You MAY venture (part 1)

The month of May has been one of my most exciting on Mauritius this year, after April ended with a bang with the local windsurfing league’s first event (see previous post). I’m actually having to look at my calendar to write this. I started off with a few meetings to prepare for Lux* Sports’ Royal Raid, Beachcomber’s Mountain Bike tour, and a bunch of anoying admin stuff you don’t really want to hear about. On Tuesday of the second week I shot something entirely different: a culinary and cocktail competition between Attitude Hotels which was quite fun and I literally didn’t stop between photos and video. The next was for images in the group’s hotels for social media content, and Thursday/Friday was all about wrapping these up and preparing for a big weekend.

Saturday 13th was the 12th Edition the original trail running race of Mauritius: the Royal Raid, an event including races of 15, 35 and 80km. I agreed with LUX sports to shoot in the Black River gorges national park and looked forward to getting creative with a few key locations in mind. Arriving at the Black River carpark (the bottom of the gorges) at 6am, I would ride my mountain bike to the river crossing and hike up the Camphrier trail ahead of the 80km runners to intercept the leaders at the top, with the view. I did as planned, which was a decent walk with about 4kg of gear on my back (2 cameras + 4 lenses). Halfway up it suddenly occurred to me that I hadn’t locked the car… in fact I became certain about this but being parked closest to the beginning of the trail, widely visible to all runners and hikers, I decided the risk of something happening was minimal and kept going. Arriving at the Macchabee viewpoint, it turned out the first-aid / refuel team wasn’t even there yet. They showed 15 minutes later and the leader emerged stealthily about 30mins later, as if just appeared at the kiosk and looking rather fresh. Him and others said very little if anything, they refuelled, I got my shots and started to hike down to photograph others in the forest on their way up.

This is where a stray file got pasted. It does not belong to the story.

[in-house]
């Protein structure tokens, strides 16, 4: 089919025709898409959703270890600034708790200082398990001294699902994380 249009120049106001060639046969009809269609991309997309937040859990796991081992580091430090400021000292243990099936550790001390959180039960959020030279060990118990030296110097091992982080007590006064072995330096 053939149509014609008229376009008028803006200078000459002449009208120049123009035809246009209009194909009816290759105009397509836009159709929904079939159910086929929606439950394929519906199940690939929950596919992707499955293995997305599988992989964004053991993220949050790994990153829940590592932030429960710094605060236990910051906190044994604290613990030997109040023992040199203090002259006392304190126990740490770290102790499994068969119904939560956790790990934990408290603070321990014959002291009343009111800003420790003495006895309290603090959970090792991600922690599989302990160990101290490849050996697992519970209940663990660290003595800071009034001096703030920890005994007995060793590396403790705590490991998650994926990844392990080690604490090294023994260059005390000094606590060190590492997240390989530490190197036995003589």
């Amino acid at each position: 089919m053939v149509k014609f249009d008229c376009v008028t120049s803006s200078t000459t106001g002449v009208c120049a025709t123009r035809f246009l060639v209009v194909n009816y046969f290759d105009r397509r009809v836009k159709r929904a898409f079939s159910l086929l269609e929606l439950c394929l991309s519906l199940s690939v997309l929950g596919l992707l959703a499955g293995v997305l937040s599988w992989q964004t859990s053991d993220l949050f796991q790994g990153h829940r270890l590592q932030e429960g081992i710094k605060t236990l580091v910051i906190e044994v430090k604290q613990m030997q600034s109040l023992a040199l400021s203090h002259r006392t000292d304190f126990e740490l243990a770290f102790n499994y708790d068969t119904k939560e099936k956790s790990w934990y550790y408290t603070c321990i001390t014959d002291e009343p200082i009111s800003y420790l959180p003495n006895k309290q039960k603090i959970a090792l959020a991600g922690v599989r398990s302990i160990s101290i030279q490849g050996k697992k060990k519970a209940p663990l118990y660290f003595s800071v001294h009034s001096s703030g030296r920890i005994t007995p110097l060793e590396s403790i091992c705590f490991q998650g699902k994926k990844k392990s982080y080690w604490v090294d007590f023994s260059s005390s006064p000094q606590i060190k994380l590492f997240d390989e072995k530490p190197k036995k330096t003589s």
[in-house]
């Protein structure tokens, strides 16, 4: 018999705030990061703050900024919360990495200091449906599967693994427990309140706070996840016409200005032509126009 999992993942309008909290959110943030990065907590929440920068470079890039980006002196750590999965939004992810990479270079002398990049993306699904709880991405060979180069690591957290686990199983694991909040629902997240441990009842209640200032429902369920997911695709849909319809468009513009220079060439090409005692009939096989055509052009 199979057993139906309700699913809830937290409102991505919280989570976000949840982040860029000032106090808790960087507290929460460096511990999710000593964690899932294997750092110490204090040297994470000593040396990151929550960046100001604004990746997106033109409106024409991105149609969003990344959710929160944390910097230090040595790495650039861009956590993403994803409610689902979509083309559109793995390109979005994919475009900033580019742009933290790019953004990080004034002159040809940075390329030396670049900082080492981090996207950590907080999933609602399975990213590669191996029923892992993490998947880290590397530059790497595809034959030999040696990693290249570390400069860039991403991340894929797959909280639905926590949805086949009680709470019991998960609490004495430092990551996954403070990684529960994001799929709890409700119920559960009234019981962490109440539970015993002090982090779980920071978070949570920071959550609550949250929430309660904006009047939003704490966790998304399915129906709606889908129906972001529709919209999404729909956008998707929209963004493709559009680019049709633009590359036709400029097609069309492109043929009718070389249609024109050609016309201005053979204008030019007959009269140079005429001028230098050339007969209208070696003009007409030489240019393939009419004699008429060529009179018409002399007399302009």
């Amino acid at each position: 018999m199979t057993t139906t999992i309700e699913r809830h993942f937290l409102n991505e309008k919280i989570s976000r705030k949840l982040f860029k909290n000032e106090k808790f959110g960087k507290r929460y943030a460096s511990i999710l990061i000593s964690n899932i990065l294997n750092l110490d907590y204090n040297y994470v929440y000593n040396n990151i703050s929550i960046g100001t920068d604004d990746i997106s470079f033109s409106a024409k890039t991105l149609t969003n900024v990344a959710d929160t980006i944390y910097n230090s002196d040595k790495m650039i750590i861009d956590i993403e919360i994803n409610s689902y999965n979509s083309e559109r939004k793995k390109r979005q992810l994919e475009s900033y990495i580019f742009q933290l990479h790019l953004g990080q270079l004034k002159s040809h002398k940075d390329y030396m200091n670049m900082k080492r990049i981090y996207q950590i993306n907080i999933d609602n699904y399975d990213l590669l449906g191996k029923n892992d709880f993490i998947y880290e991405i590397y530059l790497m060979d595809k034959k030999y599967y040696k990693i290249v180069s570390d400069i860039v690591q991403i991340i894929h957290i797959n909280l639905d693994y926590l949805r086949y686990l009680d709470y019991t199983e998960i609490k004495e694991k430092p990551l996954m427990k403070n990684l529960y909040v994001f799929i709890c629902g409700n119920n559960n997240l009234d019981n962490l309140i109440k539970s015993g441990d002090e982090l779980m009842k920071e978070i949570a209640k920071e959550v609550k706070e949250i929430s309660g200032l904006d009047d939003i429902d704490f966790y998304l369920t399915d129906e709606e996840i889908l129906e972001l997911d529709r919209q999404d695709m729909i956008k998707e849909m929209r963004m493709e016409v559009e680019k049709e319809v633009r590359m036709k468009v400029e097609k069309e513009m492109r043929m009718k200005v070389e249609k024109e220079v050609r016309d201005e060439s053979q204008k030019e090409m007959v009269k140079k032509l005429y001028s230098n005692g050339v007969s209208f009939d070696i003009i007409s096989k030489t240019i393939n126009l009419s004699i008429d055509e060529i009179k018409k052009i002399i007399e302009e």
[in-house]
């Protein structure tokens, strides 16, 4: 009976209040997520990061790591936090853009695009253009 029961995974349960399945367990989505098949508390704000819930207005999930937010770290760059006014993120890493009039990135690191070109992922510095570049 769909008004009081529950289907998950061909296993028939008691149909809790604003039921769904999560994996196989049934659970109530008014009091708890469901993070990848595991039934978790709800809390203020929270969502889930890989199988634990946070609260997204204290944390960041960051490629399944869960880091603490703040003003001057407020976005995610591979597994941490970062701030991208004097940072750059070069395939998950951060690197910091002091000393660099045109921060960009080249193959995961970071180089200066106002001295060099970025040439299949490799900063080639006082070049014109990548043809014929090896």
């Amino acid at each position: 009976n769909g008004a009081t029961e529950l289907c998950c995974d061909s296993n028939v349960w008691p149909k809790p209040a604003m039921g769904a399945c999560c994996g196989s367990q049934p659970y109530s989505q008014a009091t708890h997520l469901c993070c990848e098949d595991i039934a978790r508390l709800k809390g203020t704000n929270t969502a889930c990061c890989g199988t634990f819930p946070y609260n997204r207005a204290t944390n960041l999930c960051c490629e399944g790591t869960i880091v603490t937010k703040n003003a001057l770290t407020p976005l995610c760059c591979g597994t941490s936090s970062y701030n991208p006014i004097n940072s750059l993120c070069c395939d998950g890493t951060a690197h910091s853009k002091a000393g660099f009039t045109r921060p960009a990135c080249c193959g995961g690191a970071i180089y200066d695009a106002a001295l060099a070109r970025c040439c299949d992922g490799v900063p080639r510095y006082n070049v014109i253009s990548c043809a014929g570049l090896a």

One of the images I planned was people walking or jumping over fallen trunks which was fun to see too. At that point most participants knew they were close to the plateau, tired but keen to get there. When giving some encouragements, a few expressed “c’est dur” (it’s tough). There wasn’t much else to say but many smiled and the vibe was really good. Quickly though I started to feel the return of an unwelcome visitor: IT band inflamation, not on one but on both knees. A first. I hadn’t been training and stretching assiduously at all so this was only half-surprise… Luckily the frequent stops for shooting helped and I had no choice but to carry on downhill. A surprising yet reassuring sight was one of the famous, older and stronger guys retreating, explaining he hadn’d been feeling right since the start (early in the morning) and just had to listen to his body – a crucial skill to cultivate in this kind of challenge. To put it in practice that way on race day inspires respect for sure.



When out of the narrow and steep trail called “zepaule” (shoulder) and back onto the wider track, race marshalls told me the first 4 had already ran through, after a ~15km loop on the plateau above (I definitely thought “damn these guys are fast”). The next planned spot was a part of track that looks like the 7-colored earth of Chamarel, a colorful and textured feature where the leaders were running downhill while others were still going up, roughly 35km into the race. Somehow it was really nice to see some friends in the heat of action, exhausted but happy and that put all the talking about trail running (on social media) into perspective.